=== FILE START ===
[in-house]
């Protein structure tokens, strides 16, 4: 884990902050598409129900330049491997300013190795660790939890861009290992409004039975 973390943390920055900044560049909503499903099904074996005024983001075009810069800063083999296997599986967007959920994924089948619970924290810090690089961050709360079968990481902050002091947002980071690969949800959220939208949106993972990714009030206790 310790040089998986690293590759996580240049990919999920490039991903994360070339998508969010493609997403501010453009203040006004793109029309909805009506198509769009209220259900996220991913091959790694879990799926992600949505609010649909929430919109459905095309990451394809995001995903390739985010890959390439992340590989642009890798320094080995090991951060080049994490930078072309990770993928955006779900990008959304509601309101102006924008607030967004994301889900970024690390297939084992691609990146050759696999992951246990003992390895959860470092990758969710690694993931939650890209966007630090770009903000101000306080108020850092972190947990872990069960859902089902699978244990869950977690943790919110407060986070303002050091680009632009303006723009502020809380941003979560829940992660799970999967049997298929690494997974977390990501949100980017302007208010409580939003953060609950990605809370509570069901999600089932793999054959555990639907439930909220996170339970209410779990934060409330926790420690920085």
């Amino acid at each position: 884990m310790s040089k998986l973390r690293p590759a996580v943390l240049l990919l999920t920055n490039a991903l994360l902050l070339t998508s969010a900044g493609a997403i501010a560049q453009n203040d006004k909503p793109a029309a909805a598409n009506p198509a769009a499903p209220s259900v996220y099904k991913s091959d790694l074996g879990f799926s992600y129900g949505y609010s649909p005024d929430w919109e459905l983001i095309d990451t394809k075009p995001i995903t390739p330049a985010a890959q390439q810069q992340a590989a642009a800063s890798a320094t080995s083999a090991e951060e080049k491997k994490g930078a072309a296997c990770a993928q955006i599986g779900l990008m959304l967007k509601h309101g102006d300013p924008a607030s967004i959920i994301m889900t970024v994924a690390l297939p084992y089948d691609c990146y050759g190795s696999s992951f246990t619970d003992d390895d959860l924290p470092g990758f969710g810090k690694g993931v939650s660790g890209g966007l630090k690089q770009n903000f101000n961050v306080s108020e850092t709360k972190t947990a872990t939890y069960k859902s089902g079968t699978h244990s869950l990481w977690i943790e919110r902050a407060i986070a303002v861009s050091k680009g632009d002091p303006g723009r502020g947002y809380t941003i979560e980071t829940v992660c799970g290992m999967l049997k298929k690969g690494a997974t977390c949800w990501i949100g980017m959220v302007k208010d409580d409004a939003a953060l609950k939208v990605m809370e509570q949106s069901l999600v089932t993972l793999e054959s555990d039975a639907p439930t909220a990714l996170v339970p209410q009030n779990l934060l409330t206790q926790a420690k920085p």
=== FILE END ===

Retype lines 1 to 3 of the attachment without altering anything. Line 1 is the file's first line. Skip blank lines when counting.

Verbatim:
[in-house]
């Protein structure tokens, strides 16, 4: 884990902050598409129900330049491997300013190795660790939890861009290992409004039975 973390943390920055900044560049909503499903099904074996005024983001075009810069800063083999296997599986967007959920994924089948619970924290810090690089961050709360079968990481902050002091947002980071690969949800959220939208949106993972990714009030206790 310790040089998986690293590759996580240049990919999920490039991903994360070339998508969010493609997403501010453009203040006004793109029309909805009506198509769009209220259900996220991913091959790694879990799926992600949505609010649909929430919109459905095309990451394809995001995903390739985010890959390439992340590989642009890798320094080995090991951060080049994490930078072309990770993928955006779900990008959304509601309101102006924008607030967004994301889900970024690390297939084992691609990146050759696999992951246990003992390895959860470092990758969710690694993931939650890209966007630090770009903000101000306080108020850092972190947990872990069960859902089902699978244990869950977690943790919110407060986070303002050091680009632009303006723009502020809380941003979560829940992660799970999967049997298929690494997974977390990501949100980017302007208010409580939003953060609950990605809370509570069901999600089932793999054959555990639907439930909220996170339970209410779990934060409330926790420690920085």
């Amino acid at each position: 884990m310790s040089k998986l973390r690293p590759a996580v943390l240049l990919l999920t920055n490039a991903l994360l902050l070339t998508s969010a900044g493609a997403i501010a560049q453009n203040d006004k909503p793109a029309a909805a598409n009506p198509a769009a499903p209220s259900v996220y099904k991913s091959d790694l074996g879990f799926s992600y129900g949505y609010s649909p005024d929430w919109e459905l983001i095309d990451t394809k075009p995001i995903t390739p330049a985010a890959q390439q810069q992340a590989a642009a800063s890798a320094t080995s083999a090991e951060e080049k491997k994490g930078a072309a296997c990770a993928q955006i599986g779900l990008m959304l967007k509601h309101g102006d300013p924008a607030s967004i959920i994301m889900t970024v994924a690390l297939p084992y089948d691609c990146y050759g190795s696999s992951f246990t619970d003992d390895d959860l924290p470092g990758f969710g810090k690694g993931v939650s660790g890209g966007l630090k690089q770009n903000f101000n961050v306080s108020e850092t709360k972190t947990a872990t939890y069960k859902s089902g079968t699978h244990s869950l990481w977690i943790e919110r902050a407060i986070a303002v861009s050091k680009g632009d002091p303006g723009r502020g947002y809380t941003i979560e980071t829940v992660c799970g290992m999967l049997k298929k690969g690494a997974t977390c949800w990501i949100g980017m959220v302007k208010d409580d409004a939003a953060l609950k939208v990605m809370e509570q949106s069901l999600v089932t993972l793999e054959s555990d039975a639907p439930t909220a990714l996170v339970p209410q009030n779990l934060l409330t206790q926790a420690k920085p």